Global Warming to Worsen Global 'Dead Zones': Study

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Global Warming to Worsen Global 'Dead Zones': Study

Study suggests global warming's contribution to  growing dead zone problem, impacts on marine life have been underestimated, says lead author

Map of known dead zones (white dots) and predicted changes in annual air temperature for 2080-2099 versus 1980-1999.  (Credit: Keryn Gedan and Andrew Altieri/Smithsonian)

Global warming will expand the world's "dead zones," a new study has found.

The study, published Monday in the journal Global Change Biology, looked at over 400 of these aquatic dead zones, which refer to areas where the levels of oxygen have dropped and cannot support life.

They often form as a result of agricultural runoff of nitrogen and phosphorus. The nutrient excess sparks algal blooms, whose decomposition depletes oxygen.

The researchers with the Smithsonian found that this oxygen depletion will worsen because of a number of warming-related factors, bringing economic consequences as well as risks to human health and ecosystems.

Nearly all the dead zones studied would be hit with 3.6 degrees Fahrenheit of warming by the end of the century, and warmer waters hold less oxygen. But it's not just a matter of rising ocean temperatures themselves, the researchers found.  Rising sea levels will also destroy wetlands, which help filter the nutrients that cause the dead zones. Another of among roughly two dozen factors they point to is shifting ocean currents, which could mean areas are resuscitated by the colder, more oxygen-filled waters they had.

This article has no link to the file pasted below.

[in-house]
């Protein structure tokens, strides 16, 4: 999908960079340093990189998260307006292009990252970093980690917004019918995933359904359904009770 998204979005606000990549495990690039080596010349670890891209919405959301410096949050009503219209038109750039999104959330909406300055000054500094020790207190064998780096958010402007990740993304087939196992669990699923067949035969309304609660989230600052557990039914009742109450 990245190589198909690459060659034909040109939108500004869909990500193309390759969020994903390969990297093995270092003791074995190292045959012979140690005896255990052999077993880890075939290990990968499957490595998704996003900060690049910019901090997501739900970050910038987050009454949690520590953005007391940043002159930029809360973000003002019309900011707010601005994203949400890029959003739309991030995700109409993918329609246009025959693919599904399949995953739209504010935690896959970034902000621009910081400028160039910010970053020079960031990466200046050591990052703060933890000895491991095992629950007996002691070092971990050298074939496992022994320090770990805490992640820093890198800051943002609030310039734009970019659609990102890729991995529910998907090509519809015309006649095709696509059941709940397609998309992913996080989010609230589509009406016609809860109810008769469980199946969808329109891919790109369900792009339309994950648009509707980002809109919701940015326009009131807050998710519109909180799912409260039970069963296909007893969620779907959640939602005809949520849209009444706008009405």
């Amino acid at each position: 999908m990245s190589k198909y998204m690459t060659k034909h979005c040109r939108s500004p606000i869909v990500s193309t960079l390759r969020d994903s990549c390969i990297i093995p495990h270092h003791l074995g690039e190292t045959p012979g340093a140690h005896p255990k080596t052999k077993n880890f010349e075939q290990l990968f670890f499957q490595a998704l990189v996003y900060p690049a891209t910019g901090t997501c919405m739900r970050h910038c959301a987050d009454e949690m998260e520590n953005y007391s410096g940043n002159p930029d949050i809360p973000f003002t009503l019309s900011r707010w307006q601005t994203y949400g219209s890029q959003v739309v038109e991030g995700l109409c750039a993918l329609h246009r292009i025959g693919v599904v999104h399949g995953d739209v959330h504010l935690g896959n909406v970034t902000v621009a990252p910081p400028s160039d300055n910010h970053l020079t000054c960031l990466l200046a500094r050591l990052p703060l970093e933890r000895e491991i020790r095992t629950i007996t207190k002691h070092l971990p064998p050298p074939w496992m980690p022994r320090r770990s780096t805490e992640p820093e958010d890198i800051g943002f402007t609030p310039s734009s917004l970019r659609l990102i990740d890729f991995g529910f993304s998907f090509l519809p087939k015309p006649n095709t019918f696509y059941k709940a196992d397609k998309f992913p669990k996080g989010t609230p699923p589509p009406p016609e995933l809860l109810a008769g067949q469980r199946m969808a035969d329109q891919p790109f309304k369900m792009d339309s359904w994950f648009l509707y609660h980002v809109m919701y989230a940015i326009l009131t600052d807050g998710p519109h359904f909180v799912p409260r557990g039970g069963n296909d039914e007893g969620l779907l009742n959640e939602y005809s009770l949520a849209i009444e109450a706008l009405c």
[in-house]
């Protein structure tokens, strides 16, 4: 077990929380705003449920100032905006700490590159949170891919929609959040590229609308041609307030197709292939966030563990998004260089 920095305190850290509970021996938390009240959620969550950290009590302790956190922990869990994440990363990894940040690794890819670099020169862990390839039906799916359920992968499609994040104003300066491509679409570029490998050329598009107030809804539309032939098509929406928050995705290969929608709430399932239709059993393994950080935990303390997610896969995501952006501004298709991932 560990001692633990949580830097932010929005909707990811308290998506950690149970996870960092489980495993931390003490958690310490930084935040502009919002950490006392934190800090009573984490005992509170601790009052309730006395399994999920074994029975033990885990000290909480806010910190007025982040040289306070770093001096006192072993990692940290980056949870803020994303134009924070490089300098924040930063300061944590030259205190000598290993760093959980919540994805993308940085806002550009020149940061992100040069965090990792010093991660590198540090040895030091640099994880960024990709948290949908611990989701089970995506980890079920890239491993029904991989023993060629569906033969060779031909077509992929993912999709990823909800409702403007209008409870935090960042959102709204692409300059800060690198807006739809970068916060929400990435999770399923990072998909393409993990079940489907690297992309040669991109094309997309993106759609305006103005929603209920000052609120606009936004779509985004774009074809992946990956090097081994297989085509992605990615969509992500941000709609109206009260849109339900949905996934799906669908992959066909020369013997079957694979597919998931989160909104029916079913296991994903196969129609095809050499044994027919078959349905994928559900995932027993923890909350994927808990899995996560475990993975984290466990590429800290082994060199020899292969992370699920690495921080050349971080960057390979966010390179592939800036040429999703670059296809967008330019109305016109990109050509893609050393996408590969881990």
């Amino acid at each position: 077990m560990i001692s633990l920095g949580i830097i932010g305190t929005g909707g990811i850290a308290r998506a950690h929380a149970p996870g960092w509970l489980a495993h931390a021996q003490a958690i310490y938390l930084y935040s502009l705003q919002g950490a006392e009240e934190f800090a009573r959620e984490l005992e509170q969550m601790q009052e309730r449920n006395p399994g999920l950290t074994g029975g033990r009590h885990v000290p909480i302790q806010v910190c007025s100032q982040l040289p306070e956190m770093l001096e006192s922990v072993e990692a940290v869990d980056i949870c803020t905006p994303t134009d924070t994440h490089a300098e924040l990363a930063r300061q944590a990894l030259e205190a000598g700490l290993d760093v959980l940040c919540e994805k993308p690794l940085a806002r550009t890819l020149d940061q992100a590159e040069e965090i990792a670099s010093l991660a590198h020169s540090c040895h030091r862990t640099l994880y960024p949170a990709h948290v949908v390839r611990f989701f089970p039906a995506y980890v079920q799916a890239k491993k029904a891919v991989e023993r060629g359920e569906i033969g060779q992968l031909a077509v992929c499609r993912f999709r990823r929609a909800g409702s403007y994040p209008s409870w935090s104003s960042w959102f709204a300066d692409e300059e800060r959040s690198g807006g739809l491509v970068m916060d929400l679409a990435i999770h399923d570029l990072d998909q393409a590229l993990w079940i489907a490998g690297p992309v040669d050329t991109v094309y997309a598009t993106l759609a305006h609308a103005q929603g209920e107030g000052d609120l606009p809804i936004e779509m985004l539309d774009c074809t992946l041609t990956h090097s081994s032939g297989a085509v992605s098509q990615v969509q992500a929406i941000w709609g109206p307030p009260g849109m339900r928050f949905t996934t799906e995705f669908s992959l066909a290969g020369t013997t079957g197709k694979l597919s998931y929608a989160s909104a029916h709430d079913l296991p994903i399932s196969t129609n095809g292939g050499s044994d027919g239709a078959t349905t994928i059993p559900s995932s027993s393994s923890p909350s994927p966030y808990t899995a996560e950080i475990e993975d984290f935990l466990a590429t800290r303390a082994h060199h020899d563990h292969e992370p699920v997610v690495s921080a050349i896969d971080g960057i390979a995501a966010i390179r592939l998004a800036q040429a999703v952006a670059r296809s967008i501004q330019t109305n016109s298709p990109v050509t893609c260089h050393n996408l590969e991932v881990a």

"Our study is the first to consider more than a dozen direct and indirect effects of climate change on dead zones, and suggests that we’ve underestimated its contribution to the growing dead zone problem and impacts on marine life," stated Andrew Altieri, lead author and ecologist at the Smithsonian Tropical Research Institute.

Previous research found that the number of global dead zones has been increasing exponentially since the 1960s.

One of the world's worst, in the Gulf of Mexico off the coast of Texas and Louisiana, was about the size of Connecticut this year, measuring just over 5,000 square miles. Gene Turner, a researcher at Louisiana State University's Coastal Ecology Institute, called it "a poster child for how we are using and abusing our natural resources."

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